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Indy Tenderloin Tour – Iowa Speedway Edition

I’m a breaded tenderloin snob.  I know its history (the schnitzel German immigrants brought to America), and I know the good from the bad.  The bad generally means a frozen fritter, one dripping in grease, or just bad meat.  I consider myself an aficionado of the sliced, beaten, breaded, and fried pork sandwich.  This pork hubris led me to start my “Indy Tenderloin Tour” during the month of May to introduce out-of-state Indy 500 fans to this local delicacy, the likes of which can only be found in Indiana.  And then I went to Iowa Speedway.

I was minding my own business.  Oh, I noticed the pork chops and stopped to talk to the fine folks from the Tama County Pork Producers.  These were just the type of grilled pork offerings you would expect from Iowa residents.  They were quite tasty.  But of course, they weren’t breaded tenderloins.  And then I walked past The Machine Shed, a local restaurant that operated one of the concession stands.  It was very hard not to notice The Machine Shed, since this was cooking directly in front of it.

Yep.  That’s a whole hog roasting its way to succulent perfection.  Again, wonderful pork presentation, but not a breaded tenderloin.  But as I scanned the menu, it jumped out at me.  There it was: Pork Tenderloin Sandwich.  But so far in Iowa, most pork products were naked.  The pork loins, pork chops, and pork burgers might be seasoned, but they were not breaded.  After a brief moment of discussion, I found that the tenderloins here were indeed breaded, so I ordered up one of the breaded babies.  Here is what arrived:

I believe I insulted the workers in The Machine Shed when I asked if the tenderloin was a frozen fritter.  These tenderloins are sliced from the loin by The Machine Shed in their cutting room, pounded by real human beings, and breaded/battered in their own recipe.  I was also pleased to learn that the pork is locally sourced.  Iowans care about their food.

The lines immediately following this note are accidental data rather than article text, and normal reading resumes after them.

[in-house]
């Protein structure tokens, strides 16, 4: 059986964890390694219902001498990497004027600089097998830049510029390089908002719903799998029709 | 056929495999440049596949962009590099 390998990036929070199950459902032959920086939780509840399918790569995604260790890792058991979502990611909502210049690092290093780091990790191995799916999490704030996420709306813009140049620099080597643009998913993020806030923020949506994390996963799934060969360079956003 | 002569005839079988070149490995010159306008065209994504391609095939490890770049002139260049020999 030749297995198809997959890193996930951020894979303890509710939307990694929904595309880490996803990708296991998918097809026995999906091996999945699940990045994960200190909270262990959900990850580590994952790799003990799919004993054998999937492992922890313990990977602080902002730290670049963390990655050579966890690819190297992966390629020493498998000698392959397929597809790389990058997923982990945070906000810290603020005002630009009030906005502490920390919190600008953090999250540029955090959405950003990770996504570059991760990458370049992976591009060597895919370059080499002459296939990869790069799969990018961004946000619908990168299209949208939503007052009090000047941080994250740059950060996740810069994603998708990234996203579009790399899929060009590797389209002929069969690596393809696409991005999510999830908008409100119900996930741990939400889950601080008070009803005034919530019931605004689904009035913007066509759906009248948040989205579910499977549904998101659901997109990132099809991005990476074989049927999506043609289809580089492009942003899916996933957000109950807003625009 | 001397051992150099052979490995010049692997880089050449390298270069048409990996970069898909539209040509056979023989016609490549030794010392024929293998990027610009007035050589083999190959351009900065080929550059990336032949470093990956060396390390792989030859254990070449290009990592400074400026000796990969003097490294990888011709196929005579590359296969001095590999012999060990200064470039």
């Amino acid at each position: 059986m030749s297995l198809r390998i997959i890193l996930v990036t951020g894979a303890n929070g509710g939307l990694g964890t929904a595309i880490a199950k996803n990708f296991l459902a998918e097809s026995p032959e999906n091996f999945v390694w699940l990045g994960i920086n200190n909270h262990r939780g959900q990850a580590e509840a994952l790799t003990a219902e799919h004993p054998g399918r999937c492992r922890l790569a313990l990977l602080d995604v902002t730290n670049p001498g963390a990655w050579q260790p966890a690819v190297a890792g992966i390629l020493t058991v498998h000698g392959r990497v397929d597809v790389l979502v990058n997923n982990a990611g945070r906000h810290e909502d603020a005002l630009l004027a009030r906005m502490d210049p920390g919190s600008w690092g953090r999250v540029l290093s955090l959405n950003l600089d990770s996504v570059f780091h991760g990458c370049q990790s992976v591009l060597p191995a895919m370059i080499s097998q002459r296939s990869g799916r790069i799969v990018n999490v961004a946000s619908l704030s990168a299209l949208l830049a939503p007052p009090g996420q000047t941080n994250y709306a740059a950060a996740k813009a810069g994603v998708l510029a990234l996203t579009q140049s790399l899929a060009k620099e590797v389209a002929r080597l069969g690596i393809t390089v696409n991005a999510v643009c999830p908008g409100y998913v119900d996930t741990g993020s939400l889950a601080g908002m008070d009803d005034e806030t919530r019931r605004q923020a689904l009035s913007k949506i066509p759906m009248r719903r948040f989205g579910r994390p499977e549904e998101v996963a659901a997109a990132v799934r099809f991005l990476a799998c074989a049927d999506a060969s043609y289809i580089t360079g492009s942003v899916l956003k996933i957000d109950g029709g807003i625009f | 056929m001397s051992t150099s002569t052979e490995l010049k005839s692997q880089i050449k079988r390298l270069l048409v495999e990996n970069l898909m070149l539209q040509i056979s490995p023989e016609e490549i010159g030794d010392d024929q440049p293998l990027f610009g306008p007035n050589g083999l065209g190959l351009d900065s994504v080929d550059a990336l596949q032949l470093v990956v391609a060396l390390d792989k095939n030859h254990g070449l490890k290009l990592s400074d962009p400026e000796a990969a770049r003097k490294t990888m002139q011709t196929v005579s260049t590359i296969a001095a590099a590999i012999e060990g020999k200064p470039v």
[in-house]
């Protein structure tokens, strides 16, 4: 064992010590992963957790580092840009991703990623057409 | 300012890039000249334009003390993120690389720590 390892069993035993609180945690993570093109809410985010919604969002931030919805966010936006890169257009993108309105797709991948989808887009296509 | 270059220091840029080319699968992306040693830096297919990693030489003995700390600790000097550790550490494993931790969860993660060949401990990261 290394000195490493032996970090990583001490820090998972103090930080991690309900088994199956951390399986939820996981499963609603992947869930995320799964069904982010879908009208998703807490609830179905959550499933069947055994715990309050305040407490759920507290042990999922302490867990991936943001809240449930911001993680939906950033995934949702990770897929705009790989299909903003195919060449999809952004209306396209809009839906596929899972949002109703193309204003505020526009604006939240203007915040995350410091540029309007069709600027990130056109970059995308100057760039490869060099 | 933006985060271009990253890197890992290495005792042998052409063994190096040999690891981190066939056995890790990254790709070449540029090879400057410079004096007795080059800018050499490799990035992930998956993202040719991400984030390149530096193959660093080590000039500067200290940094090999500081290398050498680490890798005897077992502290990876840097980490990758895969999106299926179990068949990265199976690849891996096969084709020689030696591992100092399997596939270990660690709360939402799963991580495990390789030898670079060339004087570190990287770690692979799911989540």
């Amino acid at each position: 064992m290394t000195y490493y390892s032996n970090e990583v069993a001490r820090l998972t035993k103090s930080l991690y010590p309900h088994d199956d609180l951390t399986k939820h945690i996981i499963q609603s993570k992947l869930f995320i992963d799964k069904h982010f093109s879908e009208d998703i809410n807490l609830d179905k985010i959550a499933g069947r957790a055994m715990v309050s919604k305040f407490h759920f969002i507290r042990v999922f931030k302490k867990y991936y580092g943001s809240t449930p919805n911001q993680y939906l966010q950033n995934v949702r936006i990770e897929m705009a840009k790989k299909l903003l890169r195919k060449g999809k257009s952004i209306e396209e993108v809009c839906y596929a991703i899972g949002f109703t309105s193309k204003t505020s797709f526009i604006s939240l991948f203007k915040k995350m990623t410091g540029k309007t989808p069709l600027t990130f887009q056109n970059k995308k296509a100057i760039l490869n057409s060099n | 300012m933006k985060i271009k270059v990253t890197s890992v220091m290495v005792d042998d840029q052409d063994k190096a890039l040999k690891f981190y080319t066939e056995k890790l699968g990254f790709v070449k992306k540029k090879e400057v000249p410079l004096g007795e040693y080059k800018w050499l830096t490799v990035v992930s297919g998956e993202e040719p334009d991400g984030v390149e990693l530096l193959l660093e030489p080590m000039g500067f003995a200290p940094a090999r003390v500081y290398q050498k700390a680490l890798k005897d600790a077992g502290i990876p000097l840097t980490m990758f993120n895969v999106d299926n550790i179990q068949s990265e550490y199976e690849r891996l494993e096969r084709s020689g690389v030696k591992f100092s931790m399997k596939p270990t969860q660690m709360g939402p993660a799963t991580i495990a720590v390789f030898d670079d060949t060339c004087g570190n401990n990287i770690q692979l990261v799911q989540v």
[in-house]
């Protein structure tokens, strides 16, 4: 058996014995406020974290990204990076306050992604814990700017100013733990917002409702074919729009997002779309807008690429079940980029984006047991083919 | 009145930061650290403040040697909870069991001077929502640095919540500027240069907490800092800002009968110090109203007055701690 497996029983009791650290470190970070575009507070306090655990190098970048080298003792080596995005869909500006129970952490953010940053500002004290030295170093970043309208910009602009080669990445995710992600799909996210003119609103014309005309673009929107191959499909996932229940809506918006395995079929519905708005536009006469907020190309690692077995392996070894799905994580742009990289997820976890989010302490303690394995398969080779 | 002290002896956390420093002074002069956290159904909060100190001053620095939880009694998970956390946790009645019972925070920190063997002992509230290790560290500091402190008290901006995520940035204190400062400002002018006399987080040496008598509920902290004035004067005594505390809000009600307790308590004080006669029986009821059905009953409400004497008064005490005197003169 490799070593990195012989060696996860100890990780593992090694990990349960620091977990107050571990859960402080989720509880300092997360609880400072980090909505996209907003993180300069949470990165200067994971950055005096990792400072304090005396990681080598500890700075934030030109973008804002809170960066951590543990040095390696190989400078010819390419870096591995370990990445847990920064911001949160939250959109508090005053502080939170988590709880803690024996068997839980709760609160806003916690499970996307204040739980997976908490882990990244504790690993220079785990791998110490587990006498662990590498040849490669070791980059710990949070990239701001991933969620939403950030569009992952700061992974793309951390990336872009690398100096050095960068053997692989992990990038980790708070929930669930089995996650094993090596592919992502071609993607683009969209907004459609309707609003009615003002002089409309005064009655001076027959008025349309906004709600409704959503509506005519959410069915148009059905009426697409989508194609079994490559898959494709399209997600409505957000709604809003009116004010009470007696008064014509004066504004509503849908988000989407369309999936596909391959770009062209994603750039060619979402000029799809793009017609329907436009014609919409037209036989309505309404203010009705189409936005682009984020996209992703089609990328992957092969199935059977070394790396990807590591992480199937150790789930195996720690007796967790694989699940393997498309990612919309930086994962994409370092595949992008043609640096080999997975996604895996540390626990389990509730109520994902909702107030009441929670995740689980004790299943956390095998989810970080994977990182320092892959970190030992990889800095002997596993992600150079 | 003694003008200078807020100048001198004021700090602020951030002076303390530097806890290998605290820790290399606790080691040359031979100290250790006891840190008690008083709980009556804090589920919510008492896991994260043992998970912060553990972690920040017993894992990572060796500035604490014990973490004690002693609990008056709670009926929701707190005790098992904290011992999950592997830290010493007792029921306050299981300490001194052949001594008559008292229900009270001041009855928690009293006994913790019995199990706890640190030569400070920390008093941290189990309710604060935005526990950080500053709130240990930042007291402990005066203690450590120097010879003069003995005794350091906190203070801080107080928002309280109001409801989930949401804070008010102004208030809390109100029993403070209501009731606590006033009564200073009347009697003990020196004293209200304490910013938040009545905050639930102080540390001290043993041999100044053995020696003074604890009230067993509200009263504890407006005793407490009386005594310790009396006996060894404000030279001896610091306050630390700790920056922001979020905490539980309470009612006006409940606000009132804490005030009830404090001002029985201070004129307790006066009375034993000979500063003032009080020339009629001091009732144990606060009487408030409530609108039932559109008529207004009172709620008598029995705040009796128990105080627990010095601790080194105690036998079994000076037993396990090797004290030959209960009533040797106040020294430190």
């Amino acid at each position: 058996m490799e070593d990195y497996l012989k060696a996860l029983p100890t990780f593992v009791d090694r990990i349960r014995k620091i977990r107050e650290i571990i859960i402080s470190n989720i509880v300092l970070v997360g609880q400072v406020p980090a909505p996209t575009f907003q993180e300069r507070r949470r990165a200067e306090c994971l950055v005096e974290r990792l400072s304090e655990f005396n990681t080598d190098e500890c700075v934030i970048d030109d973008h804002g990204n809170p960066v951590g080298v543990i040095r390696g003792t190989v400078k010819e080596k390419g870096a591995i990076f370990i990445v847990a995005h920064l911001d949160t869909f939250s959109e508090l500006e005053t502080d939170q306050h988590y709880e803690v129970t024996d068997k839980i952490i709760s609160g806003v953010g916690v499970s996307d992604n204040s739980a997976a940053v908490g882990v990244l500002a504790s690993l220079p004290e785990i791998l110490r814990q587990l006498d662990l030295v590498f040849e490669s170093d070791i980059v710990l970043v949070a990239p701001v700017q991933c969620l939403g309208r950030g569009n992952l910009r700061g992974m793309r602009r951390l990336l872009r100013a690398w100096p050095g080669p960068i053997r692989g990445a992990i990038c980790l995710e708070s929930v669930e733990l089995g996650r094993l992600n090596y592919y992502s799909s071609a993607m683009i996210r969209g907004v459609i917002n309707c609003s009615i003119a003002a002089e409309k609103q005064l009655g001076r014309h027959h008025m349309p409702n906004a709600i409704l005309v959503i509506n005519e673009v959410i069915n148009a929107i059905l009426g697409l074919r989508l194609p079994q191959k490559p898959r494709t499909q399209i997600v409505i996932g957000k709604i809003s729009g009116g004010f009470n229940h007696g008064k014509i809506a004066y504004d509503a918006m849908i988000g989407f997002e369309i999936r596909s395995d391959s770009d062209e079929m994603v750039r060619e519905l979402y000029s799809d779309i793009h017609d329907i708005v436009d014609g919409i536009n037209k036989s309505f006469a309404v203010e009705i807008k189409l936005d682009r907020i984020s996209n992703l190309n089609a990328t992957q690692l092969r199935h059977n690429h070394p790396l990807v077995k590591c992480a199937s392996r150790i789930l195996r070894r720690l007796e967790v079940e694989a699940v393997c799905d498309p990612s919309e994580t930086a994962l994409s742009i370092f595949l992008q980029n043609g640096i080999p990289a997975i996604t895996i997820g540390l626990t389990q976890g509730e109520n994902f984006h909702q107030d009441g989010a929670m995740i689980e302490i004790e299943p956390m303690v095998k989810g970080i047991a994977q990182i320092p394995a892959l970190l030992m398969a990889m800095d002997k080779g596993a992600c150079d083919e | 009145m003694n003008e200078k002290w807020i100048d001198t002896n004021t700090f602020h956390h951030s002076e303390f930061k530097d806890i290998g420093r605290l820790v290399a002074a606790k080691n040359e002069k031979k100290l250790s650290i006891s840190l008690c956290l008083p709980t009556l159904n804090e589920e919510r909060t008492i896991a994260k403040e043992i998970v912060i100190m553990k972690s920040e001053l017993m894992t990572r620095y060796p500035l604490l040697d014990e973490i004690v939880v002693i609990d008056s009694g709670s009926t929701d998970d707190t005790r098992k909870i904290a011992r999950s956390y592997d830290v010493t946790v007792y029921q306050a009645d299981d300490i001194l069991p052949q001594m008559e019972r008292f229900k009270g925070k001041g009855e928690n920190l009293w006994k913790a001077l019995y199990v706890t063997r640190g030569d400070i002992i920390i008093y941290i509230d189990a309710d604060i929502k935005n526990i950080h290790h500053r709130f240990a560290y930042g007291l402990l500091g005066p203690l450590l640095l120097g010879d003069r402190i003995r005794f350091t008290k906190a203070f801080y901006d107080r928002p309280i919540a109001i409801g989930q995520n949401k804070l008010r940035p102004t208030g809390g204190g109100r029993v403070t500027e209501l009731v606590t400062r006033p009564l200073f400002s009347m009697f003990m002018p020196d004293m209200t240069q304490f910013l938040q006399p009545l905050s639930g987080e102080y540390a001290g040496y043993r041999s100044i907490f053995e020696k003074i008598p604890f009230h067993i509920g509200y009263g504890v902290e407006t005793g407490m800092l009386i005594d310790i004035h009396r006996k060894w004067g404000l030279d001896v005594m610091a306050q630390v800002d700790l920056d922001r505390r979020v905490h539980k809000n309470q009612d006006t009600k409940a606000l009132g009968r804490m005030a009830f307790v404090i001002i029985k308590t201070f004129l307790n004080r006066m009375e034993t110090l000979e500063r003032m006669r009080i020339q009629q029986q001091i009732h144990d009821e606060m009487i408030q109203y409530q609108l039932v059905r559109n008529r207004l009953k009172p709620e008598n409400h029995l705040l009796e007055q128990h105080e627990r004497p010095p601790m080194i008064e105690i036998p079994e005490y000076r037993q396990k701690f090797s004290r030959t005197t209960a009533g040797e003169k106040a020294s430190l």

All that’s nice, but what about the taste?  Well, I included this sandwich in my “Indy Tenderloin Tour” didn’t I?  Doesn’t that tell you something?  My first bite told me that these Hawkeyes knew what they were doing.  The meat was thick and cooked to perfection.  Tenderloin fans know that you hide bad meat by pounding it thin and breading it heavily.  This was a thick piece of meat with nary a bit of gristle.  The coating was more of a batter than a breading and was crispy, bordering on crunchy.  My personal preference is for breading instead of batter, but that does not change the fact that this was a great tenderloin.  If you are in Iowa and are lusting after a breaded tenderloin, The Machine Shed is ready for you.

I have to give The Machine Shed a checkered flag.  My hat is off to my first out-of-Indy stop on the “Indy Tenderloin Tour.”

Ratings:
Checkered Flag: It’s a winner.  Picture should be on the Pork-Warner Trophy.
Green Flag: It’s a go.  Solid competitor with a chance to be a winner.
Yellow Flag:  Warning.  Something is not copacetic.
Black Flag:  Get this pig off the track.

Indy Tenderloin Tour – Charlie Brown’s Pancake and Steak House

In the previous stops on the Indy Tenderloin Tour, we have only visited Speedway once.  This final edition takes us to an absolute “must see, must eat” stop.  Within sight of the Indianapolis Motor Speedway and across the street from the Dallara facility, you will find Charlie Brown’s Pancake and Steak House at 1038 Main St. in Speedway, Indiana.  If you are in Speedway and need to mainline a breaded tenderloin, this is the place.

From the outside, Charlie Brown’s is nondescript.  The awning is faded and in need of repair.  But when you  walk in the door you are greeted with a life size photo of Sid Collins, for many years the voice of the 500.

Once inside the door, the walls are a tour of Indy memories.  Any place that has a Parnelli Jones painted 98 picture hanging from the ceiling is aces in my book.  Take your time and stroll around the joint.  It’s OK.  The management understands its patrons.  Look in the display case.  Check out the quilt over the waitress station.  Look at the walls as you go to the lavatory.  This place is an Indy fan Mecca.